Frontiers Commentary ARTICLE
Front. Neurosci., 15 September 2009 | https://doi.org/10.3389/neuro.01.017.2009
The somato-dendritic A-type K+ channel complex: a ménage à trois
Department of Physiology and Pharmacology, Sackler Faculty of medicine, Tel Aviv University, Tel Aviv, Israel
A commentary on
DPP6 localization in brain supports function as a Kv4 channel associated protein
by Brian D. Clark, Elaine Kwon, Jon Maffie, Hyo-Young Jeong, Marcela Nadal, Pavel Strop and Bernardo Rudy
The somato-dendritic subthreshold-operating A-type K+ current (ISA) plays a crucial role in neuronal excitability. It regulates spike timing and frequency, dampens the back propagation of action potentials into dendrites and has an important role in dendritic signal processing (Hoffman et al., 1997 ). Hence, any alteration of ISA current density or gating kinetics could then have important consequences on dendritic integration and plasticity.
Kv4 channel protein complexes represent the molecular correlate of the ISA current (Birnbaum et al., 2004 ; Maffie and Rudy, 2008 ). Studies in heterologous expression systems have shown that Kv4 pore-forming α subunits interact with two different auxiliary subunits: Kv-channel-interacting proteins (KChIPs) and the dipeptidyl-peptidase-like proteins DPP6 and DPP10 (DPPX). Both auxiliary subunits affect channel gating and trafficking and their co-expression with Kv4 α subunits recapitulates the kinetics and gating properties of native ISA.
The discovery of Nadal et al. (2003 ) showing that DPP6 proteins can be co-purified with Kv4.2 K+ channel proteins from rat cerebellum and suggesting that they might function as auxiliary subunits of the channel complex, opened new interesting perspectives for the role of this structurally-related dipeptidyl aminopeptidase. Indeed, recent studies showed that mutations in the DPP6 gene are associated with human neurological diseases, including amyotrophic lateral sclerosis (ALS), autism and progressive spinal muscular atrophy. DDP6 is a type II transmembrane protein, highly expressed in the nervous system and belonging to the prolyl oligopeptidase family of serine proteases. It consists of a large extracellular C-terminal domain, a single membrane-spanning domain and a short alternatively spliced intracellular N-terminus. DPP6 has a dimeric structure and has lost a catalytic serine residue, suggesting that it is unlikely to function as a dipeptidyl aminopeptidase (Strop et al., 2004 ).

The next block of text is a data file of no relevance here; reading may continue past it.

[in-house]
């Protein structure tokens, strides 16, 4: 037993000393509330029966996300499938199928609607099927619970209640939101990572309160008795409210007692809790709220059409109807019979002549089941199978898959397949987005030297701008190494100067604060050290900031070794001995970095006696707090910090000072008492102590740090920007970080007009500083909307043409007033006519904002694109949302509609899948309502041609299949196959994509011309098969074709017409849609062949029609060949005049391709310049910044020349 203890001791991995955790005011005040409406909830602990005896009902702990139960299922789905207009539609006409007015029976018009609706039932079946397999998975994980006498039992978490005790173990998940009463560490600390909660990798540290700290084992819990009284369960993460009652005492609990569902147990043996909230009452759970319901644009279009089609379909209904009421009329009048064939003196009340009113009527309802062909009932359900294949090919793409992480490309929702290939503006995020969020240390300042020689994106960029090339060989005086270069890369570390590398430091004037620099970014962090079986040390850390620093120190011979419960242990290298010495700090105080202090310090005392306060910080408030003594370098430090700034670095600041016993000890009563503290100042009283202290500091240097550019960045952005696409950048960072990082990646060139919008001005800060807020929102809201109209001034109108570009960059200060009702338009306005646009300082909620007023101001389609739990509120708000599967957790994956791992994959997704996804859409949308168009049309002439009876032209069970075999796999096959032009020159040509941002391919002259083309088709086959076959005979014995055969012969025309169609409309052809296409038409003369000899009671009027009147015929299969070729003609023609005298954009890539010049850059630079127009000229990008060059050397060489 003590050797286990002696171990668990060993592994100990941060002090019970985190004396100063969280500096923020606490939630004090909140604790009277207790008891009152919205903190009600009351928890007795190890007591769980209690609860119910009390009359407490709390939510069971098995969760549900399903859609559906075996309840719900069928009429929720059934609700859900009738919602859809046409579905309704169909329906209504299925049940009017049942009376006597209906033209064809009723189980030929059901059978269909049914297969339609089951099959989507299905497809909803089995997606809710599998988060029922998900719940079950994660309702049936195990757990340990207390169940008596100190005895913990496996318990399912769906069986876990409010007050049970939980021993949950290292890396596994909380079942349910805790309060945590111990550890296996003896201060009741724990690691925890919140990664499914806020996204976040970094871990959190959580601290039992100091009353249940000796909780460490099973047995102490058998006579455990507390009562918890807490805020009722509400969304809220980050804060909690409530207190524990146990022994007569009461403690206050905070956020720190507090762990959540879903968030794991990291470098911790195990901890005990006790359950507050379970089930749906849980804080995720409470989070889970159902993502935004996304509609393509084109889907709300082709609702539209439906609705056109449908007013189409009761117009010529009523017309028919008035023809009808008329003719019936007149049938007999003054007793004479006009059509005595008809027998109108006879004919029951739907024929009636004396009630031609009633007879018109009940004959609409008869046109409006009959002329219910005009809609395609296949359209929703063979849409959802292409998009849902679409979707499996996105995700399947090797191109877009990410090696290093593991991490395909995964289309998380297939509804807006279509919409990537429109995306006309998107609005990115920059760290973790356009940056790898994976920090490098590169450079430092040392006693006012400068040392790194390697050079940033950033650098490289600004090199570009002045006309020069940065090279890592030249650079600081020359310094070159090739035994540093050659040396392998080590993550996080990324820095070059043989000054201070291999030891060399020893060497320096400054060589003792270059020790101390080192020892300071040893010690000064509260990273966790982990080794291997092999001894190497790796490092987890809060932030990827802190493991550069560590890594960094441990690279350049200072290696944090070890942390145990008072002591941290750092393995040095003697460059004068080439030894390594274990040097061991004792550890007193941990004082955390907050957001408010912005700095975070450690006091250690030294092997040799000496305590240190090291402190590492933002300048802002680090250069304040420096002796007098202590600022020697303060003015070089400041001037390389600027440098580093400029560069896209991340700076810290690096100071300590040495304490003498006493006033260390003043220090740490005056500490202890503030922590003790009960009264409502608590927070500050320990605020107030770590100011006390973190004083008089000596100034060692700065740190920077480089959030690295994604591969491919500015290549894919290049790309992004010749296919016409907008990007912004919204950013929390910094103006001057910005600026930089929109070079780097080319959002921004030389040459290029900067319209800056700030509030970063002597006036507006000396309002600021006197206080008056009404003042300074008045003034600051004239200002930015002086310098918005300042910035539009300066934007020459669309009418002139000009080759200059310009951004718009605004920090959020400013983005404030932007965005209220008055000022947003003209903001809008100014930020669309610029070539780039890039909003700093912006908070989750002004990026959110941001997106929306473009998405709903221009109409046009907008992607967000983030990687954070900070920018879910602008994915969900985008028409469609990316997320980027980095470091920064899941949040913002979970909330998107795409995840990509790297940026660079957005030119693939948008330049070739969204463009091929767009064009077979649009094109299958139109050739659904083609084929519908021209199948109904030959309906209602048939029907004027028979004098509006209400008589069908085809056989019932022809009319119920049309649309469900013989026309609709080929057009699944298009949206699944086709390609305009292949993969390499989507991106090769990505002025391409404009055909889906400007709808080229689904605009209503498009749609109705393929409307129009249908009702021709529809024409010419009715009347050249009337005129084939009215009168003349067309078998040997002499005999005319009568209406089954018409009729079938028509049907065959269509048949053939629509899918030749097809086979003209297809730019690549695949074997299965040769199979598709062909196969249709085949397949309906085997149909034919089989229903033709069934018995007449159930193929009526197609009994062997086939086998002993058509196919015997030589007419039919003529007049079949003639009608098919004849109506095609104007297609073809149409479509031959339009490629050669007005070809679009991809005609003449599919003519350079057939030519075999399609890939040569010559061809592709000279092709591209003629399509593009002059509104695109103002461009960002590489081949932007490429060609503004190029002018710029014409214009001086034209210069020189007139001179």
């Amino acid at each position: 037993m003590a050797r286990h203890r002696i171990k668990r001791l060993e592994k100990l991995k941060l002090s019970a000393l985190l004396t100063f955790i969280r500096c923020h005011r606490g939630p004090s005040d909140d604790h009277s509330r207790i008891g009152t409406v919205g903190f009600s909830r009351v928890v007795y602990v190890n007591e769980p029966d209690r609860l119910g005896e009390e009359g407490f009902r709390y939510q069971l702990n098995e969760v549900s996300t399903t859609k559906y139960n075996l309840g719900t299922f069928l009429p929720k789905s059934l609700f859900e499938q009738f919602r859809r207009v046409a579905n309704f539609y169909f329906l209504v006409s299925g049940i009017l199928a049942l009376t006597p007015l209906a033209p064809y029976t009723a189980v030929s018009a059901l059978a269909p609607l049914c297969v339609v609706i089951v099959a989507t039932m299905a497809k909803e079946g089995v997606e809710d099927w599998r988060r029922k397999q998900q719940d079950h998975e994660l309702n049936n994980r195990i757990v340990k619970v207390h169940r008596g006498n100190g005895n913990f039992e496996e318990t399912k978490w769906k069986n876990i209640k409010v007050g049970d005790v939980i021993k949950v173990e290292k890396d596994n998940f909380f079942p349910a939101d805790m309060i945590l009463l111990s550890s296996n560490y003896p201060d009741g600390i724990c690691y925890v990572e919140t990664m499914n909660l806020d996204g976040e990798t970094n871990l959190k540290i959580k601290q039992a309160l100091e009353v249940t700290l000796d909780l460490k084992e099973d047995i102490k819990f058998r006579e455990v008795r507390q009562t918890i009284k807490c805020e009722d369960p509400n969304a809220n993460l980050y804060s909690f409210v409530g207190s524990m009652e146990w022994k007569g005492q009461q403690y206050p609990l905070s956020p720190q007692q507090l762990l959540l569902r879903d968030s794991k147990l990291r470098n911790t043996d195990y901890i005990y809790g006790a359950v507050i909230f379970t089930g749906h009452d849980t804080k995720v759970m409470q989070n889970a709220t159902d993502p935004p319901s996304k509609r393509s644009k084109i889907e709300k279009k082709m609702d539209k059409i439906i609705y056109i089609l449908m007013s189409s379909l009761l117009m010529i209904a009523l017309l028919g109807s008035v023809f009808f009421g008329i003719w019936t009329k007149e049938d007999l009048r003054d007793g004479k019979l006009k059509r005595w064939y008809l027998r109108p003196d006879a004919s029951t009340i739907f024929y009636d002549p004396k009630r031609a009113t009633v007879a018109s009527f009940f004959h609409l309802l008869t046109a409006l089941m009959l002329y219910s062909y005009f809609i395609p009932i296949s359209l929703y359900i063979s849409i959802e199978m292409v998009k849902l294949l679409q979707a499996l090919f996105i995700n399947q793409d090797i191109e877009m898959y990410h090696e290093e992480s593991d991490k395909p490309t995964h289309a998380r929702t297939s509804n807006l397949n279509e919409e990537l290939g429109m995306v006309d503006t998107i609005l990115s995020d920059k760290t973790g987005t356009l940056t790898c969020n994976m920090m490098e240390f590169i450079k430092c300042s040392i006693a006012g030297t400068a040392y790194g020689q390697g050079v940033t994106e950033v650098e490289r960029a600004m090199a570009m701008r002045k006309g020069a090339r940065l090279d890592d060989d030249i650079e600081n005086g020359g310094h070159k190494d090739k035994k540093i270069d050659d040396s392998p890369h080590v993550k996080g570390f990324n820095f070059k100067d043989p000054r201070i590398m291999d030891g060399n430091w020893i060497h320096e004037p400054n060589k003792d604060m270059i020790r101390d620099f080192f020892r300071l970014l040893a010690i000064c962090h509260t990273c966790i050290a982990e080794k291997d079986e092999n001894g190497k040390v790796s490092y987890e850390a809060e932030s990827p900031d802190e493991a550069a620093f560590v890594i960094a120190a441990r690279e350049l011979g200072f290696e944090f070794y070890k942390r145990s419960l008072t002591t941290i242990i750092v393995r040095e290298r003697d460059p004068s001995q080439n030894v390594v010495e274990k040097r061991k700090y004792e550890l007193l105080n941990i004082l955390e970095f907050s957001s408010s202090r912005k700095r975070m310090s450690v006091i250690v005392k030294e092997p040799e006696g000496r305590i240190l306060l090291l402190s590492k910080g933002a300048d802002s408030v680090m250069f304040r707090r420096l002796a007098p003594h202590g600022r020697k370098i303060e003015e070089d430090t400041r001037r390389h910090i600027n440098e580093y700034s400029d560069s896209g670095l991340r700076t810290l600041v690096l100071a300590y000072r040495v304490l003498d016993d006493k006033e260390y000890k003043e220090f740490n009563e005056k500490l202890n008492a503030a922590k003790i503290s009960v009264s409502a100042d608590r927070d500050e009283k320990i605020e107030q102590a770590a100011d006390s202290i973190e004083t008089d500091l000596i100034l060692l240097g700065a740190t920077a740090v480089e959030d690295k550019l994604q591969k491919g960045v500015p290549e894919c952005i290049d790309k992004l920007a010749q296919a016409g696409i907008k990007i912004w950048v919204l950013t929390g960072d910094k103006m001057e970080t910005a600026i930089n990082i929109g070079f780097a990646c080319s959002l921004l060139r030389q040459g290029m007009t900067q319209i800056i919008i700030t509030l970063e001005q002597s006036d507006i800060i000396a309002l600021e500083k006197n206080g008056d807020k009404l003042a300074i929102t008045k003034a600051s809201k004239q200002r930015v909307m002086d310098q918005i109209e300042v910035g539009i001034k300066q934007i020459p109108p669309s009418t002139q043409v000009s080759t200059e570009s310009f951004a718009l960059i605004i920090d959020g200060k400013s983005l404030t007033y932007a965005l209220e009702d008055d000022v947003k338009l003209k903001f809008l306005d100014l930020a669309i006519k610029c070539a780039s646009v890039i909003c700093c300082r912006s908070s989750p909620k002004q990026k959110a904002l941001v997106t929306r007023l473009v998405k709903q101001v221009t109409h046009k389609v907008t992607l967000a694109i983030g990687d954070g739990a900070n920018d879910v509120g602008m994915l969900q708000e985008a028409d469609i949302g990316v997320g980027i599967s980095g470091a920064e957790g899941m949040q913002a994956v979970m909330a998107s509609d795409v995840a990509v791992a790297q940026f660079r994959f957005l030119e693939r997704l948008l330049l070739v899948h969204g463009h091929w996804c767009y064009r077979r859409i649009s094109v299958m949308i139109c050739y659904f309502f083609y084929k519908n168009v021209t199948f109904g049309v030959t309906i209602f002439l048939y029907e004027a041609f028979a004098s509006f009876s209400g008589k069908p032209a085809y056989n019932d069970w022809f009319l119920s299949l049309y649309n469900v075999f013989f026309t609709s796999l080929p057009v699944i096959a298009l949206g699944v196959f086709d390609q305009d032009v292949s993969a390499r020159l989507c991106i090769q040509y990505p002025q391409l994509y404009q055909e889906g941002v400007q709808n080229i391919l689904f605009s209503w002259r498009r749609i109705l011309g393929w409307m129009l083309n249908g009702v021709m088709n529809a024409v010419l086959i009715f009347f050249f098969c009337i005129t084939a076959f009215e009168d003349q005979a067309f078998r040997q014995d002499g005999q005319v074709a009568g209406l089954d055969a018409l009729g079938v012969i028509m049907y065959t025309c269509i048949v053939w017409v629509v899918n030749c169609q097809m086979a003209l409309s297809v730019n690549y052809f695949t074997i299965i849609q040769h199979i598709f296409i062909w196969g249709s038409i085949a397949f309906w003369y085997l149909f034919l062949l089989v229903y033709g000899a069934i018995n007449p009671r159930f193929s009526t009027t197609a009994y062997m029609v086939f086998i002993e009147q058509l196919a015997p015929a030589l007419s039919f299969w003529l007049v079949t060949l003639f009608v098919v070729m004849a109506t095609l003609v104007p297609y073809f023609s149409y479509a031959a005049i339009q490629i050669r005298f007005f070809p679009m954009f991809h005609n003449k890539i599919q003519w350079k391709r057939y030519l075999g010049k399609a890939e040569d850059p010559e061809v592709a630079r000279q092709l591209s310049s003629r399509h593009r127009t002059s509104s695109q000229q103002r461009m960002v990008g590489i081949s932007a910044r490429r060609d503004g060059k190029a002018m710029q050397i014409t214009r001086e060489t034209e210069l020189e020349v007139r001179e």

Though biochemical and functional data strongly suggest that DPP6 is an integral component of the Kv4.2 K+ channel complex and functions as an auxiliary subunit, the lack of good quality antibodies prevented high-resolution localization studies in native brain tissue. In the recent issue of Frontiers, Clark et al. (2008 ) provide a strong argument supporting the view that DPP6 is an integral part of native Kv4.2 channel complexes (ISA) in the brain. They raised antibodies against the whole extracellular domain of the protein, which was recombinantly expressed in baculovirus-infected Sf9 cells. Using this specific tool, they investigated DPP6 distribution in mouse brain and compared it with the distribution of Kv4 proteins (Clark et al., 2008 ). The three regions most prominently co-labeled with DPP6 and Kv4.2 antibodies were the striatum, the hippocampus and the cerebellar cortex. In the granule cells of the cerebellum, both Kv4.2 and DPP6 proteins were heavily stained in dendrites with a similar anterior–posterior gradient of expression. In line with the high density of ISA current found in dendrites of hippocampal pyramidal CA1 neurons (Hoffman et al., 1997 ), the dendrites of CA1–CA3 pyramidal cells were also prominently immunostained for both DPP6 and Kv4.2. In the molecular layer of the dentate gyrus, Kv4.2 and DPP6 staining co-localize in the dendrites of dentate granule cells. Thus, this study found remarkable similarities in the regional and cellular patterns of expression of Kv4.2 and DPP6 proteins. Similarities were also found in the dendritic subcellular pattern of expression of both proteins, notably in the CA1–CA3 hippocampal field and in the granule cells of the cerebellum.
Such findings strengthen the notion that DPP6 is an integral part of the Kv4 channel complex that underlies the somato-dendritic ISA current in neurons. However, this study further provides intriguing findings showing that one brain structure, the hippocampal mossy fibers, which contain the axons of the granule cells of the dentate gyrus, do not share this pattern of Kv4 and DPP6 co-expression. The hippocampal mossy fiber axons lack Kv4 proteins but are heavily labeled by DPP6 antibodies, particularly in the terminal fields in the stratum lucidum of the CA3 region, thereby suggesting that DPP6 proteins may have additional, Kv4-unrelated functions.
Altogether, these recent studies on DPP6(X) proteins raise important issues. Most likely, the Kv4 channel complex contains two dimers of DPP6 proteins. If so, does DPP6 assemble as homodimer or heterodimer and how the KChIP subunits are engaged into the Kv4 channel complex? Are KChIP and DPP6 exerting their effects on Kv4 channel surface expression via different mechanisms? The absence of Kv4 α subunits and the strong expression of DPP6 in the hippocampal mossy fibers indicate that DPP6(X) proteins may have presynaptic functions. It will be important to investigate the possible role of DPP6 in transmitter release as well as in motor neuron function and excitotoxicity, regarded as one of the main processes involved in the pathogenesis of ALS and progressive muscular spinal atrophy. Addressing these challenging issues will highlight the importance of DPP6 in Kv4-related and – unrelated functions.